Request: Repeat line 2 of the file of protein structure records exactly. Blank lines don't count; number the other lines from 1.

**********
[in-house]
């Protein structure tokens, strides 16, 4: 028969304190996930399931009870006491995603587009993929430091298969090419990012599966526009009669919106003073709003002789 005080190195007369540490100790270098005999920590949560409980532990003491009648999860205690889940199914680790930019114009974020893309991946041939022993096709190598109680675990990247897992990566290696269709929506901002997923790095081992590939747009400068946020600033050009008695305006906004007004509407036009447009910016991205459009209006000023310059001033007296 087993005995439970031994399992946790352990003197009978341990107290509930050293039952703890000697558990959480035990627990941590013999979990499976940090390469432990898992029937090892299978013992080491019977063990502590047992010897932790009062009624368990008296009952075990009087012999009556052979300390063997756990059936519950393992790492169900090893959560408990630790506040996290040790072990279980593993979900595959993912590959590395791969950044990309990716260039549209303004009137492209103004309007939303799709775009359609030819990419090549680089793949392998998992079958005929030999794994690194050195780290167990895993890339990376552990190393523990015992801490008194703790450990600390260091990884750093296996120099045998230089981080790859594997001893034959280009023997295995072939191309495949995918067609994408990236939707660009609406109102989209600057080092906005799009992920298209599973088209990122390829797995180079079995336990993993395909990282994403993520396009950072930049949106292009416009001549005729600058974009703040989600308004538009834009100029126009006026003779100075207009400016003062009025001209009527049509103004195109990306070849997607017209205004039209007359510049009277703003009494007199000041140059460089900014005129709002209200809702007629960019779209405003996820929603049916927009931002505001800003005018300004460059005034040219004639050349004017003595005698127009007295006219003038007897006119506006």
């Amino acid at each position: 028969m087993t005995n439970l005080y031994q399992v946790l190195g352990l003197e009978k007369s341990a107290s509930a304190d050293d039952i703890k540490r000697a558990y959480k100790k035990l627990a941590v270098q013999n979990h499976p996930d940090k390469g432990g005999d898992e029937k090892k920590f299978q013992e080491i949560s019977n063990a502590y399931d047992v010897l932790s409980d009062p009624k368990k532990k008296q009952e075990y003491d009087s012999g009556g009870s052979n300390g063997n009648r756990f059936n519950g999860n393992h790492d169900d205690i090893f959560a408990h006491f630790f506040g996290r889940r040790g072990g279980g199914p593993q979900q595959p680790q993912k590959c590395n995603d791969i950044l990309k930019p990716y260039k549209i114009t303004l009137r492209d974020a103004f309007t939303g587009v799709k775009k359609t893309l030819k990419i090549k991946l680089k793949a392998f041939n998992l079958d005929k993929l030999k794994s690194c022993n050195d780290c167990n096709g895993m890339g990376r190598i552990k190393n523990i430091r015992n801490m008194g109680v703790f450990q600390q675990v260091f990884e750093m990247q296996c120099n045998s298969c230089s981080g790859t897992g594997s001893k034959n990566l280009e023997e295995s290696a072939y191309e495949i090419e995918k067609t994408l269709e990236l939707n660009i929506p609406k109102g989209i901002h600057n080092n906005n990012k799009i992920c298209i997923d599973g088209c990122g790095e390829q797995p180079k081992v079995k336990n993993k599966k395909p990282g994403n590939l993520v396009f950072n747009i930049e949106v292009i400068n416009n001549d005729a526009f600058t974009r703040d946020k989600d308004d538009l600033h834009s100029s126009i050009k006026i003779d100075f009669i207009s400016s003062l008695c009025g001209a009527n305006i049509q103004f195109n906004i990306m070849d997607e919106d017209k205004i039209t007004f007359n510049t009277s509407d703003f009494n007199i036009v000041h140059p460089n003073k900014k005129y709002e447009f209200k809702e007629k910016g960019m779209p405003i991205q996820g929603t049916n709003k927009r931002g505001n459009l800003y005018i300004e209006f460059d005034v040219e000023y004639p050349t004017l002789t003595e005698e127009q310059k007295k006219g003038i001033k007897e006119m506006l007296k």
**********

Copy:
């Protein structure tokens, strides 16, 4: 028969304190996930399931009870006491995603587009993929430091298969090419990012599966526009009669919106003073709003002789 005080190195007369540490100790270098005999920590949560409980532990003491009648999860205690889940199914680790930019114009974020893309991946041939022993096709190598109680675990990247897992990566290696269709929506901002997923790095081992590939747009400068946020600033050009008695305006906004007004509407036009447009910016991205459009209006000023310059001033007296 087993005995439970031994399992946790352990003197009978341990107290509930050293039952703890000697558990959480035990627990941590013999979990499976940090390469432990898992029937090892299978013992080491019977063990502590047992010897932790009062009624368990008296009952075990009087012999009556052979300390063997756990059936519950393992790492169900090893959560408990630790506040996290040790072990279980593993979900595959993912590959590395791969950044990309990716260039549209303004009137492209103004309007939303799709775009359609030819990419090549680089793949392998998992079958005929030999794994690194050195780290167990895993890339990376552990190393523990015992801490008194703790450990600390260091990884750093296996120099045998230089981080790859594997001893034959280009023997295995072939191309495949995918067609994408990236939707660009609406109102989209600057080092906005799009992920298209599973088209990122390829797995180079079995336990993993395909990282994403993520396009950072930049949106292009416009001549005729600058974009703040989600308004538009834009100029126009006026003779100075207009400016003062009025001209009527049509103004195109990306070849997607017209205004039209007359510049009277703003009494007199000041140059460089900014005129709002209200809702007629960019779209405003996820929603049916927009931002505001800003005018300004460059005034040219004639050349004017003595005698127009007295006219003038007897006119506006």